363 Saenredam and Huygens; Rubens and Rembrandt

“Saenredam, Huygens and the Utrecht bull” was Gary Schwartz’s first publication as an art historian. He looks back on how it came into being and what it meant in his life. Schwartz would like to think of the Dutch- and Flemish-speaking low countries as one culture, but circumstances keep intruding on this ideal image. Circumstances such as the lives and posterities of Peter Paul Rubens and Rembrandt van Rijn.


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362 Work for a grown man

Mutual relations among Rembrandt specialists are not always as cordial as they might be. It takes understanding and diplomacy to stay on good terms with everyone in the field. In that I have not been universally successful. One colleague with whom I have always got on well, differences not aside but included, is Christopher Brown. This is more to his credit than to mine. But I admire him for much more than that. Continue reading “362 Work for a grown man”

360 Kitaj lets it all hang out

A German art critic-editor and a German publisher have brought out one of the main ego documents of twentieth-century art in England and the US. Schwartz’s personal comments on and associations evoked by R.B. Kitaj’s outrageous Confessions of an old Jewish painter.
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353 Back to/from Poland

With a family history in Poland and the encumbrance of the Holocaust, Schwartz cannot visit that country like a casual tourist. A professional congress brought him to Warsaw for four days, where his ignorance of his antecedents came back to oppress him. Personal, scholarly and professional feelings become crossed and confused.
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The Barberini and Orange inventories: a comparison of the collections and their publication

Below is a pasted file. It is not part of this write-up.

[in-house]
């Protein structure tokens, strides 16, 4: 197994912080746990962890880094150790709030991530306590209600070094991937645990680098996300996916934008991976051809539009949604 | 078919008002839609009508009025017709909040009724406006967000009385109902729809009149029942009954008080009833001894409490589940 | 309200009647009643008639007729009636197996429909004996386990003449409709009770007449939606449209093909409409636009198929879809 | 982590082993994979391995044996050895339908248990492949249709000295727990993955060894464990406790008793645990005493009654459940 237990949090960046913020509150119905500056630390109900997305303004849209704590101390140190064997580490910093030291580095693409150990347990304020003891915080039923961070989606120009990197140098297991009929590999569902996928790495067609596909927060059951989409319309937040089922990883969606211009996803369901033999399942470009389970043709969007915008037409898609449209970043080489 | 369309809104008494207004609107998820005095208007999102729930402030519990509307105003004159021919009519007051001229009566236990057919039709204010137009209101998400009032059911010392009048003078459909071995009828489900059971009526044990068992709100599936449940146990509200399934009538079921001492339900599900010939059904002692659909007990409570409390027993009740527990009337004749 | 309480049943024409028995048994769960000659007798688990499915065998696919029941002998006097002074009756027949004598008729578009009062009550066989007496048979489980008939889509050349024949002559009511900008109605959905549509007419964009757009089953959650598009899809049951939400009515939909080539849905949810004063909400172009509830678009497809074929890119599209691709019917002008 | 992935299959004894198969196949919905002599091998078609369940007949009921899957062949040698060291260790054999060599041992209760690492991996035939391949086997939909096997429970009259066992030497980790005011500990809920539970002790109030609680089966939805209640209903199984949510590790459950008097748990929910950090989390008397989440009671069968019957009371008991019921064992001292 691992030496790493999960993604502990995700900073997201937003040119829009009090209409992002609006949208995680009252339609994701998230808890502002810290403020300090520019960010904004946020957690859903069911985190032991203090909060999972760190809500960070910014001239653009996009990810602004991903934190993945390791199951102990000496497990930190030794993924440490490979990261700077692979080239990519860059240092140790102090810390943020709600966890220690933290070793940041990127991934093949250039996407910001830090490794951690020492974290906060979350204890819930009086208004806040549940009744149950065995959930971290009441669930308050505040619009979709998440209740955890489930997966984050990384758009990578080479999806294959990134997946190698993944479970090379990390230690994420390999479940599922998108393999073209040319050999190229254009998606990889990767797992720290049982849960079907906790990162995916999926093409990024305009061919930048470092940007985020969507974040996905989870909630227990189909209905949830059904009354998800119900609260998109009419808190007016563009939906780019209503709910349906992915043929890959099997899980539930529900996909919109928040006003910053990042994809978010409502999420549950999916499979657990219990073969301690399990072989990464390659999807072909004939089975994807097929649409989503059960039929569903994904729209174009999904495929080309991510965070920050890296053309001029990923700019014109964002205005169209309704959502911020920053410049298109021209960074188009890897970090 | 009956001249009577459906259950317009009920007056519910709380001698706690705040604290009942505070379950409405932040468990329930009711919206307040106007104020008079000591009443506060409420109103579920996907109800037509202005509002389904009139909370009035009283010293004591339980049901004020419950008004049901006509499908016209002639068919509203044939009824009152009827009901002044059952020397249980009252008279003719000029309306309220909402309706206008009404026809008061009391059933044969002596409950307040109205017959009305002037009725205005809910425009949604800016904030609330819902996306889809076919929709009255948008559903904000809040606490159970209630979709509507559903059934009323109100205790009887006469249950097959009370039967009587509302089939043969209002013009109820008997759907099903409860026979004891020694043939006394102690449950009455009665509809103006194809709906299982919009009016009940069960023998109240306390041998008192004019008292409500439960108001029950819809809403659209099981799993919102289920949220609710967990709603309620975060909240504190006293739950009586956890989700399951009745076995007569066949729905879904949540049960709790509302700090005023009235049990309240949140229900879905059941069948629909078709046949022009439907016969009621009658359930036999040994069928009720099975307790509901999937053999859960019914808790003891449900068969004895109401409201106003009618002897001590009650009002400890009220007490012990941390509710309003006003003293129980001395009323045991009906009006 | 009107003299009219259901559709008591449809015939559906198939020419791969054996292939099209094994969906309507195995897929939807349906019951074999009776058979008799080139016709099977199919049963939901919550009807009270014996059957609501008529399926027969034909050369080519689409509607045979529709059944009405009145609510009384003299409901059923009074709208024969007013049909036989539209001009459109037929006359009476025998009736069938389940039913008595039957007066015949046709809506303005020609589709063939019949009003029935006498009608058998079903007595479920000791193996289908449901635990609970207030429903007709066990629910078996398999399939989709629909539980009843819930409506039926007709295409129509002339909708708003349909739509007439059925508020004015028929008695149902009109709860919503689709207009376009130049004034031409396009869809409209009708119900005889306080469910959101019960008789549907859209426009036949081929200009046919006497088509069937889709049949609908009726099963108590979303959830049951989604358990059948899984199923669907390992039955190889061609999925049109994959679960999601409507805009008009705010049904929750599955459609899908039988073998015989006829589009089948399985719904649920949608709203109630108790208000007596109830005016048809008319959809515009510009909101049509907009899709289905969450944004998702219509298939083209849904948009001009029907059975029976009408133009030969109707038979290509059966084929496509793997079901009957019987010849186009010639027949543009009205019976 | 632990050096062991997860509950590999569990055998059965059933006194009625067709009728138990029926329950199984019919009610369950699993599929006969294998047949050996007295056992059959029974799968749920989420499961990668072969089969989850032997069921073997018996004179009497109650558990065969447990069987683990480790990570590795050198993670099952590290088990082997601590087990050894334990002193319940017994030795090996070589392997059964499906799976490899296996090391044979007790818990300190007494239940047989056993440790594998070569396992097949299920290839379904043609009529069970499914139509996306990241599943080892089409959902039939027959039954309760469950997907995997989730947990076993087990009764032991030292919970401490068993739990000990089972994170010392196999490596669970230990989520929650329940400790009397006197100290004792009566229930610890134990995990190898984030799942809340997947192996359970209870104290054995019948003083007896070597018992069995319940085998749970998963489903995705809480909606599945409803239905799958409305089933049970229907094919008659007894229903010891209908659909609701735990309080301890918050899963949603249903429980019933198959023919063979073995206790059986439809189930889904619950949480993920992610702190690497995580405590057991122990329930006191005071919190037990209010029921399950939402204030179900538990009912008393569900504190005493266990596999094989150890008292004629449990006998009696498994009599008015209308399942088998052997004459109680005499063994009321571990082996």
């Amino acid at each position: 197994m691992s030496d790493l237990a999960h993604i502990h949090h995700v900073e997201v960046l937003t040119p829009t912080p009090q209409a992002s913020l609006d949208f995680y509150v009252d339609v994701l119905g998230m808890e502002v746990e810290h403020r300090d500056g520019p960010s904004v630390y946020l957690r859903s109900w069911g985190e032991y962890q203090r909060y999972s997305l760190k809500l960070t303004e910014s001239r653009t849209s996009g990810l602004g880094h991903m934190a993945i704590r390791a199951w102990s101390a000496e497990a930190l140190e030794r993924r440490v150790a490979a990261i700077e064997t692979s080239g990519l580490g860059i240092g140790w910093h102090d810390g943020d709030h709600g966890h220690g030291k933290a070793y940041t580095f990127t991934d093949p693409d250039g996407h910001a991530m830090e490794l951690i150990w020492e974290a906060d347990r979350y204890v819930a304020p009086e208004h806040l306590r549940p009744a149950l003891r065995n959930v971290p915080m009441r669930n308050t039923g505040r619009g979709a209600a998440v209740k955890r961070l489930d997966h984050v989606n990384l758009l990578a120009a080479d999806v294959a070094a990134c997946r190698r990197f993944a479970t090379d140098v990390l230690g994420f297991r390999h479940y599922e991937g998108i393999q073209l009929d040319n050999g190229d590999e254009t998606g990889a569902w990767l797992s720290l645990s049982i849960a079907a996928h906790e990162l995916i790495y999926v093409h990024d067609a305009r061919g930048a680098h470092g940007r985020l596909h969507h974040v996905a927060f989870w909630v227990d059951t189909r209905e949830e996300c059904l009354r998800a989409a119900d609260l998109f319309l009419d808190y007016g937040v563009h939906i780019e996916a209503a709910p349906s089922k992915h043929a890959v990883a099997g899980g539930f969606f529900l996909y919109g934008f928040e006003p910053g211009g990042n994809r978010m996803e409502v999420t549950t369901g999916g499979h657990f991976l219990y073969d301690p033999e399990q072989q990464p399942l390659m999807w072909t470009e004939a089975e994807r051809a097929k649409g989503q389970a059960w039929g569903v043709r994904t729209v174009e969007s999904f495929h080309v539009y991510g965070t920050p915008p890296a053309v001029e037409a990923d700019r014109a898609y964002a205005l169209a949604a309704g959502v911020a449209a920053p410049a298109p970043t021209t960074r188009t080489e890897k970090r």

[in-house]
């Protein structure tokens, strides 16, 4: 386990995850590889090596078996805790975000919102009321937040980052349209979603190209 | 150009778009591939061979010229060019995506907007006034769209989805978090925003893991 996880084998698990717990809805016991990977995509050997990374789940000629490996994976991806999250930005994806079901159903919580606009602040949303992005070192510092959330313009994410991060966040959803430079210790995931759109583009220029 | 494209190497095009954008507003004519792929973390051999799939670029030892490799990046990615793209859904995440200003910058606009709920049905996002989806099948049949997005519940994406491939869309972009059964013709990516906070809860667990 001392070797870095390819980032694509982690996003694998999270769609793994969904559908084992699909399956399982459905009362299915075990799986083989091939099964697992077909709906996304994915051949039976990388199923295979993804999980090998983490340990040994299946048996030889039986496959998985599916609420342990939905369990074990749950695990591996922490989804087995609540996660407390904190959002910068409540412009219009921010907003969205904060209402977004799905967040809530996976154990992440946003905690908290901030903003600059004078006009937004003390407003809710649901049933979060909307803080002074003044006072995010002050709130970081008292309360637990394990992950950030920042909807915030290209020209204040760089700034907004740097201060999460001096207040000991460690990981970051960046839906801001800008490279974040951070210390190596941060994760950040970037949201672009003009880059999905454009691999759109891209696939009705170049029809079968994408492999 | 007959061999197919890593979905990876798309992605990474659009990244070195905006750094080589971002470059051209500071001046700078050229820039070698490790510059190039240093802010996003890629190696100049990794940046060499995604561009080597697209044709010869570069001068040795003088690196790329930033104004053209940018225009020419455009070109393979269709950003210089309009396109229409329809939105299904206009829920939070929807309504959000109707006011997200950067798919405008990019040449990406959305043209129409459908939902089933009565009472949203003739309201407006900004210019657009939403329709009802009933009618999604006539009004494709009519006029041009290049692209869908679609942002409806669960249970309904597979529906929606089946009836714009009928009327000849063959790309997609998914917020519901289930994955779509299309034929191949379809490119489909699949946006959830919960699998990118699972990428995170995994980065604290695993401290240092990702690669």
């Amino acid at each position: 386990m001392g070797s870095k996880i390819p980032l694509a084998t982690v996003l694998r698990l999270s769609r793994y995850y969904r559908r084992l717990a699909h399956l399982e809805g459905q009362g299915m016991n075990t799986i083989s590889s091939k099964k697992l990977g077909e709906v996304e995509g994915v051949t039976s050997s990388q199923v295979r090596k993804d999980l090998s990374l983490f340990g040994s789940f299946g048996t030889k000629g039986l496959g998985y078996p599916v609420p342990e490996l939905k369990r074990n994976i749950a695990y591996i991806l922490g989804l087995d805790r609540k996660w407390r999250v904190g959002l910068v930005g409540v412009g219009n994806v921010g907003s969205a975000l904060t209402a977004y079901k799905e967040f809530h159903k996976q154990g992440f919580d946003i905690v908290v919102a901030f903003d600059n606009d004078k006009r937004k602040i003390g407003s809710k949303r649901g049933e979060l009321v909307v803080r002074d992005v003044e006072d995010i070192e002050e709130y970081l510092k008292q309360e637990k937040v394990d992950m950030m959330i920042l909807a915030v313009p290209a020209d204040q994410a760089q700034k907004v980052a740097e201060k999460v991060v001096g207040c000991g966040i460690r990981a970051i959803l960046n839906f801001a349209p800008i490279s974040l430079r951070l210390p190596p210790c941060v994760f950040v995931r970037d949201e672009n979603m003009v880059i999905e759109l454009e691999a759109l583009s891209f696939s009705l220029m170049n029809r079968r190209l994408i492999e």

During the same years in the middle of the first half of the seventeenth century, important collections of paintings were amassed by the stadholder of the United Provinces of the Netherlands, Frederik Hendrik, prince of Orange (1584-1647), and Cardinal Francesco Barberini (1597-1679), the nephew of Maffeo Barberini, Pope Urban VIII. The inventories of their collections were drawn up in 1632 and 1625, respectively, offering a good basis for comparison. The article deals not only with the collections, the inventories and their publication in the twentieth century, but also with the structure of the patronage networks deployed by pope and stadholder.

The article was published in honor of Marilyn Lavin, in a festschrift offered by her friends.

Medieval, Renaissance, Baroque: a cat’s cradle for Marilyn Aronberg Lavin, ed. David A. Levine and Jack Freiberg, New York (Italica Press) 2010, pp. 167-178.

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338 The young Walter Liedtke

On Tuesday evening, 3 February 2015, a commuter train from Grand Central Station to Westchester County and Connecticut crashed into an automobile on a crossing in Valhalla, New York. Of the more than 600 passengers in the train, six in the first car were killed in a fire caused by the crash. Among them was Walter Liedtke, a friend and colleague of Gary Schwartz. With their first exchange of letters. Continue reading “338 The young Walter Liedtke”